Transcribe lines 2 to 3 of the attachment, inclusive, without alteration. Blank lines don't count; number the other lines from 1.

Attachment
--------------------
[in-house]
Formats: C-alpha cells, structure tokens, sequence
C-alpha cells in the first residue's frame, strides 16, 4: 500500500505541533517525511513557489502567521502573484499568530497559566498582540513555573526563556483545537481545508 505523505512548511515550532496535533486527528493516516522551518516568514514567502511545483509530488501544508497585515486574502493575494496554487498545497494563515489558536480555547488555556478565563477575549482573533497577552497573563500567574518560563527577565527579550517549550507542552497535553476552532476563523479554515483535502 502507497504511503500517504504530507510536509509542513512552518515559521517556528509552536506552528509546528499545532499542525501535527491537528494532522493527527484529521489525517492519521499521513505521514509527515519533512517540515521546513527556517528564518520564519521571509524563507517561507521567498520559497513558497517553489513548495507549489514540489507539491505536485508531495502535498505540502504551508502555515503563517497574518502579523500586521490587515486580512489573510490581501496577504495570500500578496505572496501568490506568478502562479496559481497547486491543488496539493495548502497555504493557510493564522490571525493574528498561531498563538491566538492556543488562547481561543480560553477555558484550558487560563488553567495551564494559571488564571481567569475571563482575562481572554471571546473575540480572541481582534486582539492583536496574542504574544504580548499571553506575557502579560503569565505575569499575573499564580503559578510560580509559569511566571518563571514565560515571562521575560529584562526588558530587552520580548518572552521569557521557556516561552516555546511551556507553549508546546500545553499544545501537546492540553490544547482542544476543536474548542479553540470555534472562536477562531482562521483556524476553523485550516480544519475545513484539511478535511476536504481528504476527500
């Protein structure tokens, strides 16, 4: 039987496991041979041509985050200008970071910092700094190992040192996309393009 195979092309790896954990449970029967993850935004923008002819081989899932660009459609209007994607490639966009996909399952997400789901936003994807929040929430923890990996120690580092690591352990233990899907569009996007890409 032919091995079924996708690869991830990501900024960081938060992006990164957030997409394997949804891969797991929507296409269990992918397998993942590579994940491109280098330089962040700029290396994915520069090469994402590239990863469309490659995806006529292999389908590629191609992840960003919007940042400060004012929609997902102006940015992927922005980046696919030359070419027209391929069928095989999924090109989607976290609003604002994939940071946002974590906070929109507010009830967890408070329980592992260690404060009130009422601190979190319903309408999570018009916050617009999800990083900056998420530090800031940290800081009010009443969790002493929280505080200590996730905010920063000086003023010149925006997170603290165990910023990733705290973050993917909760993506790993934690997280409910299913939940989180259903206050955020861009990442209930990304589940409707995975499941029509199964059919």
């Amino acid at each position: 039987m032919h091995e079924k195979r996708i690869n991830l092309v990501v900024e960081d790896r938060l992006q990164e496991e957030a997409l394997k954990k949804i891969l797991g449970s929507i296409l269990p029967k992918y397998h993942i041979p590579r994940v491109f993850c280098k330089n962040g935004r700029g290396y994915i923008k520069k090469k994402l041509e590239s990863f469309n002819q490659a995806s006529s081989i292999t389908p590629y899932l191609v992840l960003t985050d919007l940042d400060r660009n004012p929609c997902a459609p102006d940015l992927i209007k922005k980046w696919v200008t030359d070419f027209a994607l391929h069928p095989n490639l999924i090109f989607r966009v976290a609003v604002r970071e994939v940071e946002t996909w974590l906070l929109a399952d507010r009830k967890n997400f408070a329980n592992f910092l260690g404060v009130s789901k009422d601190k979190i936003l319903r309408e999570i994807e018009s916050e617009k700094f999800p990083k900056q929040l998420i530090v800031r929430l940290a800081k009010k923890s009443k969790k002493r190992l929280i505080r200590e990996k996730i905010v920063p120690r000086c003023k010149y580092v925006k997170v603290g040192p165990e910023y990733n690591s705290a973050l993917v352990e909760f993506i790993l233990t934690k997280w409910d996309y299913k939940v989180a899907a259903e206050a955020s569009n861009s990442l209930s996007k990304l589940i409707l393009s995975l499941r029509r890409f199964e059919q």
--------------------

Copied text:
Formats: C-alpha cells, structure tokens, sequence
C-alpha cells in the first residue's frame, strides 16, 4: 500500500505541533517525511513557489502567521502573484499568530497559566498582540513555573526563556483545537481545508 505523505512548511515550532496535533486527528493516516522551518516568514514567502511545483509530488501544508497585515486574502493575494496554487498545497494563515489558536480555547488555556478565563477575549482573533497577552497573563500567574518560563527577565527579550517549550507542552497535553476552532476563523479554515483535502 502507497504511503500517504504530507510536509509542513512552518515559521517556528509552536506552528509546528499545532499542525501535527491537528494532522493527527484529521489525517492519521499521513505521514509527515519533512517540515521546513527556517528564518520564519521571509524563507517561507521567498520559497513558497517553489513548495507549489514540489507539491505536485508531495502535498505540502504551508502555515503563517497574518502579523500586521490587515486580512489573510490581501496577504495570500500578496505572496501568490506568478502562479496559481497547486491543488496539493495548502497555504493557510493564522490571525493574528498561531498563538491566538492556543488562547481561543480560553477555558484550558487560563488553567495551564494559571488564571481567569475571563482575562481572554471571546473575540480572541481582534486582539492583536496574542504574544504580548499571553506575557502579560503569565505575569499575573499564580503559578510560580509559569511566571518563571514565560515571562521575560529584562526588558530587552520580548518572552521569557521557556516561552516555546511551556507553549508546546500545553499544545501537546492540553490544547482542544476543536474548542479553540470555534472562536477562531482562521483556524476553523485550516480544519475545513484539511478535511476536504481528504476527500